Holmes keen for Premier League
SUNSHINE Coast captain Tyson Holmes believes the Fire should be among the first clubs welcomed into the proposed Australian Premier League.
The Fire confirmed last night that Football Federation Australia is eager to put all state-level leagues across the country under one banner, from as early as next year, to support and complement the A-League.
And the reigning Queensland State League champion has expressed its interest in applying for a licence to play in the Queensland conference of the APL, which would essentially replace the current QSL.
"I'd say teams like us and the Brisbane Strikers will be two front-runners coming out of Queensland," Holmes said.
"The success we've had is not going to harm our chances if the new league does go ahead. What we've achieved in the last four years would hold us in good stead if we were to apply." Indeed, the Fire boasts a winning record that would prove hard to ignore.
It has claimed the QSL premiership-championship double in three of the past four years and the Stockland Park club also boasts a solid foundation of financial stability and modern facilities.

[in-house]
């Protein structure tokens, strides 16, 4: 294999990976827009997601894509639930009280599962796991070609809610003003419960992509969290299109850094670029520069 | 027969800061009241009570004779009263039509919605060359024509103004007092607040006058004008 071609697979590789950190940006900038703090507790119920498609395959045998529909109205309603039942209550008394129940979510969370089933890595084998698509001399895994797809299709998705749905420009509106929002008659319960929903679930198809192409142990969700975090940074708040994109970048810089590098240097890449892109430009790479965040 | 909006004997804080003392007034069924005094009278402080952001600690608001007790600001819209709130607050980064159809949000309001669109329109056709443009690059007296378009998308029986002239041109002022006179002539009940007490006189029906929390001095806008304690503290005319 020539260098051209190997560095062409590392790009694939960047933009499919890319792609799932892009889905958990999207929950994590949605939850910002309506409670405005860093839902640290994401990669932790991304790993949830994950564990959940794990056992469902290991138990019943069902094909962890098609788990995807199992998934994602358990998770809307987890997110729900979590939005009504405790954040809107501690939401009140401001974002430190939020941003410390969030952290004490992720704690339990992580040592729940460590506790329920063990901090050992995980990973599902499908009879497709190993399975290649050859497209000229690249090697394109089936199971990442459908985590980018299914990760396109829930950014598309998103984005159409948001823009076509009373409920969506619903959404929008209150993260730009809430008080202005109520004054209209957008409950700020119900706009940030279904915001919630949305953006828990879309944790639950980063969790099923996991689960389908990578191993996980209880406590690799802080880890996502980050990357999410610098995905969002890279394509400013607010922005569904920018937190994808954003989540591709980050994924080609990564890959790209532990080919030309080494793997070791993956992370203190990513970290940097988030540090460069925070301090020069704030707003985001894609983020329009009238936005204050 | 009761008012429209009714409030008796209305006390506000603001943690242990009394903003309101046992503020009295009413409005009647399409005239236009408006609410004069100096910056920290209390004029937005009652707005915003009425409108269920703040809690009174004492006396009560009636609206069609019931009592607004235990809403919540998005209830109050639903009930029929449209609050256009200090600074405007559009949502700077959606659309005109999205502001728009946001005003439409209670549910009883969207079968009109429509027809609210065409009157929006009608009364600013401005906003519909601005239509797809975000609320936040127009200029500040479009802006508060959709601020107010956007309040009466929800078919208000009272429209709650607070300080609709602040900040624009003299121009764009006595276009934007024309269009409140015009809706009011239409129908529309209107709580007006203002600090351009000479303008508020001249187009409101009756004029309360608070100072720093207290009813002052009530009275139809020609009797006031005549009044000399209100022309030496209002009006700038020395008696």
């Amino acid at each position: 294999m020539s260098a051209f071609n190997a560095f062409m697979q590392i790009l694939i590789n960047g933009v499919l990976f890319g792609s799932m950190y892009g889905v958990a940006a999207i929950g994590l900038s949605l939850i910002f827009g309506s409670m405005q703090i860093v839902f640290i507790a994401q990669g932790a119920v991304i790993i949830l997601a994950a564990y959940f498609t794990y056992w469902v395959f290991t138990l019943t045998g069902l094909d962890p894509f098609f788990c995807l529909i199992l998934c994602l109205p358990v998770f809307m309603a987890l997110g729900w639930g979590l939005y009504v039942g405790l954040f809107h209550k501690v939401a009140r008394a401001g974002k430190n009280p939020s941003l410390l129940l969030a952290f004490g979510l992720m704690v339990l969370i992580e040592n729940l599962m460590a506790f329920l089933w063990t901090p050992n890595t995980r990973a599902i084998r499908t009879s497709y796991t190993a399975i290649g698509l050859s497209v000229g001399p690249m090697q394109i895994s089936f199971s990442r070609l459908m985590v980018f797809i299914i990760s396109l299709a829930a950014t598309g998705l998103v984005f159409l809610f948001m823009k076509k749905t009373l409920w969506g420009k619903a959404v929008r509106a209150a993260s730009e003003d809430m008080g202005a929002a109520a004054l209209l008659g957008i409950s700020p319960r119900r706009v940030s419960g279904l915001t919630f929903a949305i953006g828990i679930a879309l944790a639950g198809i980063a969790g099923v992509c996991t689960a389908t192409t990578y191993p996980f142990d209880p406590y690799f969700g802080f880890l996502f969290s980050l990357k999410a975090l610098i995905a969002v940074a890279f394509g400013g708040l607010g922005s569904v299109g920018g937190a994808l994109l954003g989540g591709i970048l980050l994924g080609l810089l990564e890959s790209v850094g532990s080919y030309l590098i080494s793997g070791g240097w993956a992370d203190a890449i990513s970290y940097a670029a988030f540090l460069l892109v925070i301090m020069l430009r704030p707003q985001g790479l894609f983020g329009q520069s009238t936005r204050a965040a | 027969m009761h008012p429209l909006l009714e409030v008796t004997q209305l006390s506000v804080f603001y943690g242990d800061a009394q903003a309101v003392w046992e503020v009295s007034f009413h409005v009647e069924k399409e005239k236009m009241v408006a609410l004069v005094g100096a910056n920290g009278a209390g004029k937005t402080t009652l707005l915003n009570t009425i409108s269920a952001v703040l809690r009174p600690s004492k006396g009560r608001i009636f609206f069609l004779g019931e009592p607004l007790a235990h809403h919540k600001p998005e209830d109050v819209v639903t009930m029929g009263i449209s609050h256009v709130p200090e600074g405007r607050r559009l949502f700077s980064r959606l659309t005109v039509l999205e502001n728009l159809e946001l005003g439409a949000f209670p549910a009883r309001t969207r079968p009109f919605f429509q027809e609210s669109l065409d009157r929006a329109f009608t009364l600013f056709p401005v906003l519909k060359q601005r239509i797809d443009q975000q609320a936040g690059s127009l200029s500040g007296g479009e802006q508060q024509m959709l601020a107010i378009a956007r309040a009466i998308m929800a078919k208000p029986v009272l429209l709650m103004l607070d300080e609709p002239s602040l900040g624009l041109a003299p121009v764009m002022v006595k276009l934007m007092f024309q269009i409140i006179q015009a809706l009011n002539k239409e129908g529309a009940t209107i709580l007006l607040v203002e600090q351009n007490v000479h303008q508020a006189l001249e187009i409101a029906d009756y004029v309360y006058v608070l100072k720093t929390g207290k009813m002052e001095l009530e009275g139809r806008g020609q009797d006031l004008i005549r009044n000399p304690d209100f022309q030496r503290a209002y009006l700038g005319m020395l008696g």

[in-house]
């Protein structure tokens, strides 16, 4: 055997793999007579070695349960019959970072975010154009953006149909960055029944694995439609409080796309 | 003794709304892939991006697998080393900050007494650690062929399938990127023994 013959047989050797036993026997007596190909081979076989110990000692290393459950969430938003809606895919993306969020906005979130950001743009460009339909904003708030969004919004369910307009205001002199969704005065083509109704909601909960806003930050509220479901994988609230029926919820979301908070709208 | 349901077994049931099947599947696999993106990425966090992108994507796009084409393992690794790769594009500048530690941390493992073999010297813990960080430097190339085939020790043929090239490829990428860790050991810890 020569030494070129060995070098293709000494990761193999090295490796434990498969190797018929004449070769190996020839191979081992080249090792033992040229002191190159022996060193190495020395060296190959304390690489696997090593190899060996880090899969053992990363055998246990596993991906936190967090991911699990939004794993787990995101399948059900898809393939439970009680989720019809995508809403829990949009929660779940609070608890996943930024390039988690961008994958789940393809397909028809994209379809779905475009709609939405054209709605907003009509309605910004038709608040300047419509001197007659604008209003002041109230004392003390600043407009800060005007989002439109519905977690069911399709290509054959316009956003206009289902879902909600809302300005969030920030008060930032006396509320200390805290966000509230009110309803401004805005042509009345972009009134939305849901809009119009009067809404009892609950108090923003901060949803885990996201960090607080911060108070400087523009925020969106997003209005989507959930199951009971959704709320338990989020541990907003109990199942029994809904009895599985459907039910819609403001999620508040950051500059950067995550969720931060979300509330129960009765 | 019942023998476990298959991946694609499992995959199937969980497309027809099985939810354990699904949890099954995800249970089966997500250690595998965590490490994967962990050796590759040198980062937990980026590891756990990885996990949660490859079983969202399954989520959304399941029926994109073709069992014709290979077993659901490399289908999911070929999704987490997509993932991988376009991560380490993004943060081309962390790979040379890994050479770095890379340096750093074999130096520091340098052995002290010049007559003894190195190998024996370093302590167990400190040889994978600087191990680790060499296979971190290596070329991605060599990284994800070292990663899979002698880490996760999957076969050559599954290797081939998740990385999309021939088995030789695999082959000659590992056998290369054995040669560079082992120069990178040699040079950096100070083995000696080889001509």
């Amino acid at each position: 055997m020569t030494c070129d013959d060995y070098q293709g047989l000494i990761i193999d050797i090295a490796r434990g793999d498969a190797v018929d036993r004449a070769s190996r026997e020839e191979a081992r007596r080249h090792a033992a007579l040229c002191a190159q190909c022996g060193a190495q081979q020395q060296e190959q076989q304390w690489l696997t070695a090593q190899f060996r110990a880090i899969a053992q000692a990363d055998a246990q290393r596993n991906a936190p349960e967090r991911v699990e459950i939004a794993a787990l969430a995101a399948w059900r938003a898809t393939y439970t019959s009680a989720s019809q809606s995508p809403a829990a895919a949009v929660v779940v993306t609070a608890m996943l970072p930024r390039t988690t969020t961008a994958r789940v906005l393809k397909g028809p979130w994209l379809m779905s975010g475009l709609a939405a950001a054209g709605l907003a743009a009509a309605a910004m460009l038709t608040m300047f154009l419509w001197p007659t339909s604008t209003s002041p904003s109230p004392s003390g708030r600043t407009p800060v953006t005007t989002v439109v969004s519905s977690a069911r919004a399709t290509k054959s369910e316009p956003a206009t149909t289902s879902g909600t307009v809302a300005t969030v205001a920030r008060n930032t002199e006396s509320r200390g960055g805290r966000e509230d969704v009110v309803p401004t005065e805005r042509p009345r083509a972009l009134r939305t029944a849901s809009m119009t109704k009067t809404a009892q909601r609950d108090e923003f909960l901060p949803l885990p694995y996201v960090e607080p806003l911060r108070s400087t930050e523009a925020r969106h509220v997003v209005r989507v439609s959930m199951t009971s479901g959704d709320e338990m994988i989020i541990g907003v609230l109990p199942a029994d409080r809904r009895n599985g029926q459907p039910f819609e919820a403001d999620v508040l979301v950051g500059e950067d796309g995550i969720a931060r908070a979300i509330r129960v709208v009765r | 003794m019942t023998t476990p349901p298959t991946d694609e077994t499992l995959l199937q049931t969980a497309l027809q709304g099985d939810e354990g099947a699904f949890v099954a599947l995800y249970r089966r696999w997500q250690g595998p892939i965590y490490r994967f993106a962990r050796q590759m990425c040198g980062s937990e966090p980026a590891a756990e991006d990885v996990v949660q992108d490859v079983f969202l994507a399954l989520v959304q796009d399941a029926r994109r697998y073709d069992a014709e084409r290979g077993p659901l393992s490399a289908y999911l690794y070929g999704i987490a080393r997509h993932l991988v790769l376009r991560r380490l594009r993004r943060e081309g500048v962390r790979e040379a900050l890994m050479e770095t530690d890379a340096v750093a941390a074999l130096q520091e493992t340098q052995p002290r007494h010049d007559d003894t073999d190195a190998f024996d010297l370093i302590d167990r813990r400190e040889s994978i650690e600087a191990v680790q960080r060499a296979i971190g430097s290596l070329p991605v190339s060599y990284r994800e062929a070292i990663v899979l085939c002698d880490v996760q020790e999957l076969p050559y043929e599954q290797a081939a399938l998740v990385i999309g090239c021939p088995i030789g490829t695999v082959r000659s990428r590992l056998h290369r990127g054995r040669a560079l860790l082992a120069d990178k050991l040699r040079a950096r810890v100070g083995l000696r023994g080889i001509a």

For Holmes the prospect of playing in the anticipated APL is an exciting one.
"It's an idea that's been floating around for the last few years. We've heard a few things about it but it's still early. There's got to be a lot of research and structure that's got to go into it to make sure it actually works.
"It's where Australian football has to go but whether it's right for this point of time or whether they're ready for it - well, that's up to some pretty big people and obviously there will have to be some pretty big backing for it all.
"The idea is brilliant though and it could to provide more quality football across Australia," he said.
Holmes said there was potential for the champion clubs from each conference to play each other in a finals format, which would provide the Fire with an opportunity to impress on the national stage.
"The thought of playing other state champions, plus maybe A-League teams, is great. It will show state league sides where they are at. To be honest, at the moment, once you win the state league that's it.
"You don't go on and play the other champions. But this should bring that out. The level of competition with the best state sides playing off will be very high and it's something Australia needs."
Sunshine Coast Fire chairman Noel Woodall said last night the new-look competition, which is set to be unveiled by FFA boss Frank Lowy next week, could provide his club with the chance to impress the FFA and pursue its ultimate goal of holding an A-League licence.
"It gives us an opportunity to develop our identity on a national stage, which would help us with our longer-term ambitions," he said. "This opportunity now, after our first five years, is ideal for us to move to that next step and we can prove ourselves to the FFA and whoever else is watching."
Woodall said a promotion-relegation system involving the A-League and APL was unlikely at this stage but strong performances in the APL might help the club if the A-League looked at expansion.